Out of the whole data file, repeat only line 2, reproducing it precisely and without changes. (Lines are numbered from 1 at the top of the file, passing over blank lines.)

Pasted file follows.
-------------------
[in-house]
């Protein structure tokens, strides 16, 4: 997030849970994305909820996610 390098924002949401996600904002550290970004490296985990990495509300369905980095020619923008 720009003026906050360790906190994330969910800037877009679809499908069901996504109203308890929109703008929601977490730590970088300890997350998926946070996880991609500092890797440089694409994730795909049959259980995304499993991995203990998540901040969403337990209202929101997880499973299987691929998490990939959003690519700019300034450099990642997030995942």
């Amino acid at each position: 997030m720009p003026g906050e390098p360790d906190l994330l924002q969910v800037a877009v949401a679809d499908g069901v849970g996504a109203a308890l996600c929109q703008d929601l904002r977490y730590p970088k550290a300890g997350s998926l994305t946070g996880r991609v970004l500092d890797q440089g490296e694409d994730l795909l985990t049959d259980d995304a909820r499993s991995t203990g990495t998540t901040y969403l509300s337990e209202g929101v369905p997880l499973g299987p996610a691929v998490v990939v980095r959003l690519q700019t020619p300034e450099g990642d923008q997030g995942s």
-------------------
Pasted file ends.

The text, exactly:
């Protein structure tokens, strides 16, 4: 997030849970994305909820996610 390098924002949401996600904002550290970004490296985990990495509300369905980095020619923008 720009003026906050360790906190994330969910800037877009679809499908069901996504109203308890929109703008929601977490730590970088300890997350998926946070996880991609500092890797440089694409994730795909049959259980995304499993991995203990998540901040969403337990209202929101997880499973299987691929998490990939959003690519700019300034450099990642997030995942």